Valette

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Right off the main square in Healdsburg is Valette, a cozy, stylish, family-run restaurant offering a menu of dishes filled with local ingredients. The famous day scallops en croute is a rite of passage here, and chef Dustin Valette is a savant at vegetable-based dishes, for instance, the roasted carrot soup and Cognac-infused mushrooms. Save room for an original dessert, like the ItsNotA “Snickers Bar.” If you’re feeling adventurous, go for the “Trust Me” chef tasting menu and let Valette do his thing.

Valette

Little Saint

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Little Saint is an ambitious project from Kyle and Katina Connaughton of SingleThread, taking over the former SHED space in Healdsburg with a plant-based restaurant at its center. The menu at the restaurant features seasonal vegetables grown at SingleThread and Little Saint’s farms with dishes that will change based on what’s brought in that day, such as the mujadara with kohlrabi and sprouted lentils that was served in early spring. Little Saint is labelled as ambitious because there is much more to explore beyond the restaurant; there’s a coffee bar, cafe, wine shop, and a provisions area to pick up produce and food items to go, which would be perfect for a picnic.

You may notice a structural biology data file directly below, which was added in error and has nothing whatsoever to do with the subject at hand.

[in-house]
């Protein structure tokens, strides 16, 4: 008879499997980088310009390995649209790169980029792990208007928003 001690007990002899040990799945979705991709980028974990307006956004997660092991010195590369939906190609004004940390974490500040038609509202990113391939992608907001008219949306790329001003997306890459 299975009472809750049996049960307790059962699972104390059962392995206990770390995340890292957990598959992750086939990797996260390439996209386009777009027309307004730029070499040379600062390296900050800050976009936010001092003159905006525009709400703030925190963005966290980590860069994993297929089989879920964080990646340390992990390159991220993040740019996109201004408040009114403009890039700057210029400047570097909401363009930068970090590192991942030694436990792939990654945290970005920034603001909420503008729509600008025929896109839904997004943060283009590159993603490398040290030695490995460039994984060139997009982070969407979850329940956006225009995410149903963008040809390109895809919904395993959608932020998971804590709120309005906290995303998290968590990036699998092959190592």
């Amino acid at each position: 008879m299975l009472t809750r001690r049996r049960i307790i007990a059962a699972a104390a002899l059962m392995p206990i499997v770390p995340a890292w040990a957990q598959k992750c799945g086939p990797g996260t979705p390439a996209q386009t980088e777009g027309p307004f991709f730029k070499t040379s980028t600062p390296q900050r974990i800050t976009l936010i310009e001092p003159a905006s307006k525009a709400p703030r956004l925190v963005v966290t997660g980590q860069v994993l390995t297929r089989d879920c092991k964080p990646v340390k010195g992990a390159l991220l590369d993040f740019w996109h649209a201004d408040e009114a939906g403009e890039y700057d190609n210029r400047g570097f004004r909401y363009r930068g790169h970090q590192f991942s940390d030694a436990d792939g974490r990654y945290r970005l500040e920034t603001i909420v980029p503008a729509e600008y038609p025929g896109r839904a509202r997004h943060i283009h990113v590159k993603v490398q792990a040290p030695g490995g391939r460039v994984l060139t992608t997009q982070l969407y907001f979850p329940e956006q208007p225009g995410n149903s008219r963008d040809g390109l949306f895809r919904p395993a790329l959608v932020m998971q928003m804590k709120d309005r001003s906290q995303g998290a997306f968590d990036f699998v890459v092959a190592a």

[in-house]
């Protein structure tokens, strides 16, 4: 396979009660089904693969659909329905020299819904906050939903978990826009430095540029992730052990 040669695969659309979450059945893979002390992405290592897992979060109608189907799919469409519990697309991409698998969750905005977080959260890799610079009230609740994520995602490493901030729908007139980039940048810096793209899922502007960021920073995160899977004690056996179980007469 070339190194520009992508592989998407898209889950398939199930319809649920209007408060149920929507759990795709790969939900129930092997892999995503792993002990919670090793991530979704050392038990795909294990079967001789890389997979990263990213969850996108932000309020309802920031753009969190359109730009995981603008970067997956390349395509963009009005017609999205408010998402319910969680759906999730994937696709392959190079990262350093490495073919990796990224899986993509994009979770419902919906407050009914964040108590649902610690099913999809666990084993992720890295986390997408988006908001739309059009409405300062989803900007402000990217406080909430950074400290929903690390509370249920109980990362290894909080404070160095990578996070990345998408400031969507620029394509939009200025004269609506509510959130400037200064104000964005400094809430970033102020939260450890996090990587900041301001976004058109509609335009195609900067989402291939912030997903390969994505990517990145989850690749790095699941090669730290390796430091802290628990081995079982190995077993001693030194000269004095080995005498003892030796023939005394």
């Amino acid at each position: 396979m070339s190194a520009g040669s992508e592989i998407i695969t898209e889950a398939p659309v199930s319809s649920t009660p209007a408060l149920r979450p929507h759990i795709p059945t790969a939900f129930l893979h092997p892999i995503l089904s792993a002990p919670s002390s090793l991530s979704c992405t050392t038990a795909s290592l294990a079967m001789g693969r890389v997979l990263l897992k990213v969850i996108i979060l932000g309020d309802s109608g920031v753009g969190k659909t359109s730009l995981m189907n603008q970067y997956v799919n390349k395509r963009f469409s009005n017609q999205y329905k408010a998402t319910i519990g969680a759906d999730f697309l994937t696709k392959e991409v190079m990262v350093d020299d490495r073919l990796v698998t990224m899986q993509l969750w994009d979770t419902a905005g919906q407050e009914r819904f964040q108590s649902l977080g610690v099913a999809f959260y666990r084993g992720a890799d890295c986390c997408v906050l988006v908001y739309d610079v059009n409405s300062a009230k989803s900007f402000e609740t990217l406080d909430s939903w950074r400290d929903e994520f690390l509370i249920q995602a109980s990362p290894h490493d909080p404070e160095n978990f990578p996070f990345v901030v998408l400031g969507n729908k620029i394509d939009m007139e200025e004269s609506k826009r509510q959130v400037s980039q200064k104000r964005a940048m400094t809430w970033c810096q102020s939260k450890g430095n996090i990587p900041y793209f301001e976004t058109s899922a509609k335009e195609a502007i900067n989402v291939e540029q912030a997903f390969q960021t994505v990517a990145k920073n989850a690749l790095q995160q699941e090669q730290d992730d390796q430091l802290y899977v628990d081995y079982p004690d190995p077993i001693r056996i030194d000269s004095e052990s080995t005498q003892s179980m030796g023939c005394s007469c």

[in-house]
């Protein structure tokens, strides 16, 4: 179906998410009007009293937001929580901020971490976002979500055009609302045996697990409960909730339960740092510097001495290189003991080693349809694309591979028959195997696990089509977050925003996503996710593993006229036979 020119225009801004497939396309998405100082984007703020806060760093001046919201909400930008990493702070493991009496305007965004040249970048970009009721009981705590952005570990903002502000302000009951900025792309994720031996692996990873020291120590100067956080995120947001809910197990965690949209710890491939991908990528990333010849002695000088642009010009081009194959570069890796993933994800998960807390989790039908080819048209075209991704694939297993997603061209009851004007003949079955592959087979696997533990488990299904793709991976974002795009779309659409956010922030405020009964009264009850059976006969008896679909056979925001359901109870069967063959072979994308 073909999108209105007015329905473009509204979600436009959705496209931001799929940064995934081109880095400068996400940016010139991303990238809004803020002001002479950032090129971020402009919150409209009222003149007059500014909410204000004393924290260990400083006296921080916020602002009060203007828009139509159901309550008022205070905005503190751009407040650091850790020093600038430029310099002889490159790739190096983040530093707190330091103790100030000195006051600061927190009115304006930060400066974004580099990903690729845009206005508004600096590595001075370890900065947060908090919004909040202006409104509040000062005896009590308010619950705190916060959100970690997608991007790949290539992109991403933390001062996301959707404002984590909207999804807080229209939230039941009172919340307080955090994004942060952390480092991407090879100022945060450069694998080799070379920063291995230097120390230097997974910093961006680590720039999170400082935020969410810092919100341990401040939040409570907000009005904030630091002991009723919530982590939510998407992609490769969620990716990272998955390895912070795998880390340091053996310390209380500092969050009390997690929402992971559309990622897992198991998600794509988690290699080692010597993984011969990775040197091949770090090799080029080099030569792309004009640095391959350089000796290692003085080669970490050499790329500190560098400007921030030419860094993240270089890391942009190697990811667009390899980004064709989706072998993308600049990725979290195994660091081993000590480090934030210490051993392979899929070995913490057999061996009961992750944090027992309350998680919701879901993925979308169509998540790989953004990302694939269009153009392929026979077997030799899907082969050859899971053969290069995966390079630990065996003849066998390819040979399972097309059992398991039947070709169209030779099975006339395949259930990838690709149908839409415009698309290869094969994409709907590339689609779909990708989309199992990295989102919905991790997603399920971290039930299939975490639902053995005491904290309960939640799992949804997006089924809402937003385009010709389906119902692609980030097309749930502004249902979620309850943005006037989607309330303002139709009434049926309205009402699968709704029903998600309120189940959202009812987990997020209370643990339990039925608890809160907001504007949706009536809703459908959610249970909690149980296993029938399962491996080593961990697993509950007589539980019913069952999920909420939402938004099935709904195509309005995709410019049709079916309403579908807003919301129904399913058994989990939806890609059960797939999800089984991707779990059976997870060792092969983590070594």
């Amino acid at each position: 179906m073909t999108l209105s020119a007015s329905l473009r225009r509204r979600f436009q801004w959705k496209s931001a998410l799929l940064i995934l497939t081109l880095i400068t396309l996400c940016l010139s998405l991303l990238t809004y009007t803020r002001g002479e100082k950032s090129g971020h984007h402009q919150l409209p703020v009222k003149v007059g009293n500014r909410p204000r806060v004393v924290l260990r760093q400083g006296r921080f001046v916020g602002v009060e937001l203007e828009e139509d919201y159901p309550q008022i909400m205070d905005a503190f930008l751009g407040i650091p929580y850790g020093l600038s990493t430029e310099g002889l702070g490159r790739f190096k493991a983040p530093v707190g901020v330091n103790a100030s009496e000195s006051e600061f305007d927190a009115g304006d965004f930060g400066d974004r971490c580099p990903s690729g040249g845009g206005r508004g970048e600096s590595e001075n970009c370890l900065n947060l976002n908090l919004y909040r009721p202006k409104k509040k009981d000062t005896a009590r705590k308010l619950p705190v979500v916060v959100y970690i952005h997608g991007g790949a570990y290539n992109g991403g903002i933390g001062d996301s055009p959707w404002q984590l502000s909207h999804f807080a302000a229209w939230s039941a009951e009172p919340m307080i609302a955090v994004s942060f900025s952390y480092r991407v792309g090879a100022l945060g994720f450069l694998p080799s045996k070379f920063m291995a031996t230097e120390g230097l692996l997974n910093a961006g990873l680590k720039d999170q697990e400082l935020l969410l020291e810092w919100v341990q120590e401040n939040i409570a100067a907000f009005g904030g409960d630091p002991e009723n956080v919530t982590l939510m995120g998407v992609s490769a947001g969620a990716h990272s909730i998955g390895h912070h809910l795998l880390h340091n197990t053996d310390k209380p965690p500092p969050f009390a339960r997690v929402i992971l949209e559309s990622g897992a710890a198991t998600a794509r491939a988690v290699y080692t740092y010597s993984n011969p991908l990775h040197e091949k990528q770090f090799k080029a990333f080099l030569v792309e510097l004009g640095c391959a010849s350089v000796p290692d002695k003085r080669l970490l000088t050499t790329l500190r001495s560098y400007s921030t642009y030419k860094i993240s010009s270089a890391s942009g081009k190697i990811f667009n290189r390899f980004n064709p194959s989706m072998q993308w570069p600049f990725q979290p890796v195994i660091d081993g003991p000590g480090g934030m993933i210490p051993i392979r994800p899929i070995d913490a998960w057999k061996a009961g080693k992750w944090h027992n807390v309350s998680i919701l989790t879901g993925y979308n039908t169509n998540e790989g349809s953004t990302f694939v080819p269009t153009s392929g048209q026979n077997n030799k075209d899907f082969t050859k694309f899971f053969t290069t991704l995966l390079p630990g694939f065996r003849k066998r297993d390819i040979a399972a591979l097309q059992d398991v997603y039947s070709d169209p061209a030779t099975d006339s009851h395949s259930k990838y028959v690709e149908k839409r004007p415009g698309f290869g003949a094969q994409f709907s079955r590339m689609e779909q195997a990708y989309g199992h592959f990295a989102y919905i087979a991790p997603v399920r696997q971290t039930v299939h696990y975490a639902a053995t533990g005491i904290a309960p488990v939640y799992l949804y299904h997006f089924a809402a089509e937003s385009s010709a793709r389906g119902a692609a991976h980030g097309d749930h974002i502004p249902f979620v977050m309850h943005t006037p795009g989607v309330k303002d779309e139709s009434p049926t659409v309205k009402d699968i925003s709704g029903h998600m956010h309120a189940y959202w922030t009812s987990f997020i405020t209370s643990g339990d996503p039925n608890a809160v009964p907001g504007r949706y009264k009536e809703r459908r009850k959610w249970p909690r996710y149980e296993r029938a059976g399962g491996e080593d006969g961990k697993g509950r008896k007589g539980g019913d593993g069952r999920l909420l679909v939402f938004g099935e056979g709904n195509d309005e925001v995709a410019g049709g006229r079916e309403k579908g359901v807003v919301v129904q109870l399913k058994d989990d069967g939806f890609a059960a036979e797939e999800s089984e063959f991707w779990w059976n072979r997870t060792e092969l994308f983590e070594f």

Little Saint

Campo Fina

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Carbo-load on all things comfort food at Campo Fina, from panini to pizza to pasta — the Lady & the Tramp is Campo Fina’s spicy take on spaghetti and meatballs — all of which will pair masterfully with a bottle of Italian vino. The massive patio and bocce court of this iconic Healdsburg joint makes this spot great for groups and celebrations.

Restaurant at The Madrona

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Although most may know boutique hotel The Madrona by its previous incarnation, Madrona Manor, the restaurant within continues to remain an attraction in its own right. Although it has since shifted from its prix-fixe menu to a more casual version with shareable plates, the restaurant remains under the helm of chef Jesse Mallgren so expect the good food to continue. The restaurant will also be more of an all-day affair, so expect everything from a brunch featuring a salmon gravlax pizza, to a crudo plate with puffed rice and daikon or a dry aged Liberty Farms duck dish for dinner.

The covered Palm Terrace with low tables and banquettes. Matthew Millman

Willi's Wine Bar

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Burned to the ground in the 2017 Tubbs Fire that ravaged the North Bay, Willi’s Wine Bar rose from the ashes and reopened two years later at a new location at the Town & Country Center. The menu is mostly unchanged, categorized by small plates sourced from “surf, earth, and turf,” which include oysters, crab tacos, roasted beets, pork belly potstickers, and filet mignon sliders. The new incarnation of Willi’s is just like the original in that it inspires a feeling that the afternoon has barely started and the night has just begun.

Courtesy of Willi’s Wine Bar

Spinster Sisters